Air-water two-phase flow
Bottom outlets are a key safety device of most dams serving the purpose of discharging water from its lowest elevation in a timely and quantitatively defined volume without causing damage. The free surface flow downstream of the gates results in considerable air entrainment and air transport and consequently negative pressures along the bottom outlet. Therefore, the gate chamber is equipped with an aeration conduit that guarantees sufficient air supply into the bottom outlet just downstream of the gates.
Although the aeration processes of free surface flow as e.g. along chutes is generally understood, the air flow in a bottom outlet corresponding to tunnel flow is complex and has not received much research activity in the recent past. Furthermore, the existing design criteria for the air demand of a bottom outlet show a large scatter and do not allow for a coherent design from the hydraulic point of view.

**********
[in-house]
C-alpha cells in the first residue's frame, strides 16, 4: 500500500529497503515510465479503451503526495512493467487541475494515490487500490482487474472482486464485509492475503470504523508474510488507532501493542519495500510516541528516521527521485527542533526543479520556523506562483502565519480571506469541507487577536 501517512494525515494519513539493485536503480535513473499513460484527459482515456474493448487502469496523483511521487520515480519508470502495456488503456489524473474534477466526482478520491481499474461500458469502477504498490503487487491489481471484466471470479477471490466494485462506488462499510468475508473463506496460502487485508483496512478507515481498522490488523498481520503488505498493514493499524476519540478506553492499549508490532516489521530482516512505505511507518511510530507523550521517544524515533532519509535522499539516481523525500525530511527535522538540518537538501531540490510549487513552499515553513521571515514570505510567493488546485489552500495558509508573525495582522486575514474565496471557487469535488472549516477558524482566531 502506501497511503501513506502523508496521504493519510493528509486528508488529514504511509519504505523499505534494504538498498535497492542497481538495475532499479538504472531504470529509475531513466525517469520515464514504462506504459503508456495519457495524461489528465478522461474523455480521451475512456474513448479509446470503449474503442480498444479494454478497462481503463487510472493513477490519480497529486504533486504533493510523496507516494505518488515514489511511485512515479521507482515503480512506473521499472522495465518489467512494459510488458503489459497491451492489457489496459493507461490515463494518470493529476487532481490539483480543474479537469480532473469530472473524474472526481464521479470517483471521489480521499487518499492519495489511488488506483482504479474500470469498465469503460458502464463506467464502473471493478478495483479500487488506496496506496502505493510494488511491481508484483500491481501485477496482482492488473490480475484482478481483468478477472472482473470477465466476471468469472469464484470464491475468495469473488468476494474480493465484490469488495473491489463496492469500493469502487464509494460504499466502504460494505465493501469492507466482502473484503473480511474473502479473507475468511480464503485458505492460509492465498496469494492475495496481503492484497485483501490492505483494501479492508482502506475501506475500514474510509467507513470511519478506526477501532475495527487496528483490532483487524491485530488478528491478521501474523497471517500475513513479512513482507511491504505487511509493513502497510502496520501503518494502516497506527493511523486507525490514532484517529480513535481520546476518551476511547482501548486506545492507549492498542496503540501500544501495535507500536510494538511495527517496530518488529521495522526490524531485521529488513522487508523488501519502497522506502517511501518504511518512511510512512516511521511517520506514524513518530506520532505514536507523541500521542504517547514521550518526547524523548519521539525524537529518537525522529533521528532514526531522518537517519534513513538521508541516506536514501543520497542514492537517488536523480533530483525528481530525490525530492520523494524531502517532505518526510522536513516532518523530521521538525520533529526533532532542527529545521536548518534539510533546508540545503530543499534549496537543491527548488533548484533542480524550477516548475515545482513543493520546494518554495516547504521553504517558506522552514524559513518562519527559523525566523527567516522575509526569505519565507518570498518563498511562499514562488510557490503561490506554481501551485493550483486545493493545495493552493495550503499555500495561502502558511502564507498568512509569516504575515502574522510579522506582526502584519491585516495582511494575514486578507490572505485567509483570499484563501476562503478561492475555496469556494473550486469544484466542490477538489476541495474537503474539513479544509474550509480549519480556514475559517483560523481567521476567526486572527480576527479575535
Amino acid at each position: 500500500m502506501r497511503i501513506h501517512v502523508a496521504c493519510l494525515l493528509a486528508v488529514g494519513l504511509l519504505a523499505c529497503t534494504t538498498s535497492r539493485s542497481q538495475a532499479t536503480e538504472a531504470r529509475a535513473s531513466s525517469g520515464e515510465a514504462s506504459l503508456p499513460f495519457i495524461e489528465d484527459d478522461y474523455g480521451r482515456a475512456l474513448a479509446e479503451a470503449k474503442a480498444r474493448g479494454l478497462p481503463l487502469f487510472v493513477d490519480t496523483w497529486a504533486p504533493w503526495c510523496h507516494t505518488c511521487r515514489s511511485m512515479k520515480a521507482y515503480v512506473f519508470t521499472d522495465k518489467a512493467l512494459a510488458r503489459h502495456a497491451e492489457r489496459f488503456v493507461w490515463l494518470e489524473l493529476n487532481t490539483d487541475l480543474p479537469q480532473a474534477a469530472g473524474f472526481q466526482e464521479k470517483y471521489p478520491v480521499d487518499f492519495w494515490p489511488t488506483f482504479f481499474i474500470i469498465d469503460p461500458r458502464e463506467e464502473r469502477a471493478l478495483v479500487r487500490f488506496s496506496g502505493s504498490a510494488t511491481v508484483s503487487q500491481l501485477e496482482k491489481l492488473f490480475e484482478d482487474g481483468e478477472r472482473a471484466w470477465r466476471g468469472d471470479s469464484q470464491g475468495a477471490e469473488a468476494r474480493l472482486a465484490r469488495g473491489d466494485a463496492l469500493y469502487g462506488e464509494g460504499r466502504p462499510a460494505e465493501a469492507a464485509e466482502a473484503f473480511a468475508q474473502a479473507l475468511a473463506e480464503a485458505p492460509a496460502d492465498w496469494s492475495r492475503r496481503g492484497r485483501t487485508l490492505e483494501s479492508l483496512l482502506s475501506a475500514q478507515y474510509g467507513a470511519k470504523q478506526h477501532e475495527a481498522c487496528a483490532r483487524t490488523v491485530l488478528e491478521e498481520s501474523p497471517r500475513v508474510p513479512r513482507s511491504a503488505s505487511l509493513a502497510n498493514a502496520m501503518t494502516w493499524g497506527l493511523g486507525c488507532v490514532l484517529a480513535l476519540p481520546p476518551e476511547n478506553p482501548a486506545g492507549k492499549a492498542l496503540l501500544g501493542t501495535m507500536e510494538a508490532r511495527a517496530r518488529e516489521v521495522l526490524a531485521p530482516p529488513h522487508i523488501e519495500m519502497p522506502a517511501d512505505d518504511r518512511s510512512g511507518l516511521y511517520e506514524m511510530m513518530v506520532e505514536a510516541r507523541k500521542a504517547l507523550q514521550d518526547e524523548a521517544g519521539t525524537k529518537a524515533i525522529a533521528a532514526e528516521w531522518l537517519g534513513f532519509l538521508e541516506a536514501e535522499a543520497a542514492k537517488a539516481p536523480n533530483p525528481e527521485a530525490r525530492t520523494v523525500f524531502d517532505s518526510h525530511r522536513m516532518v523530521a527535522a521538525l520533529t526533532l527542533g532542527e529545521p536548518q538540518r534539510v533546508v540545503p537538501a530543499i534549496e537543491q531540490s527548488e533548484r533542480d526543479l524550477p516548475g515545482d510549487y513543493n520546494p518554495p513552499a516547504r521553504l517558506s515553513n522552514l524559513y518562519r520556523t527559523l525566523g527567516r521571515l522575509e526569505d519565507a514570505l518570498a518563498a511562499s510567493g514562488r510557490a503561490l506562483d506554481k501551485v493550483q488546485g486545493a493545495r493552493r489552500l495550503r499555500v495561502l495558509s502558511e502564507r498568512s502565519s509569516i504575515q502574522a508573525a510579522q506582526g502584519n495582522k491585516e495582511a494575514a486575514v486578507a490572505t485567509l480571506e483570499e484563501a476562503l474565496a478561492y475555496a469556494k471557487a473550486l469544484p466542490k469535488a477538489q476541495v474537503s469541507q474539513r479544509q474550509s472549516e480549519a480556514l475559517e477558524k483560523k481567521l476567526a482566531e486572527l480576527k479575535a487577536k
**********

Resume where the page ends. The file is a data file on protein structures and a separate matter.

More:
Therefore, the goal of this research project is to systematically investigate the high-speed two-phase flow characteristics in a bottom outlet by means of small-scale model tests. The main objectives include: (1) Investigation of all possible flow types in a bottom outlet depending on inflow Froude number, gate opening, aeration characteristics and tunnel dimensions; (2) Determination of vertical distribution of air concentration in the two-phase flow for free flow condition; (3) Investigation of air flow through aeration chamber and from tunnel outlet and their interaction with the two-phase flow in the bottom outlet; (4) Determination of the required air demand of a bottom outlet; (5) Preparation of design guidelines for the required tunnel cross section in the bottom outlet to ensure sufficient air flow and prevent flow chocking.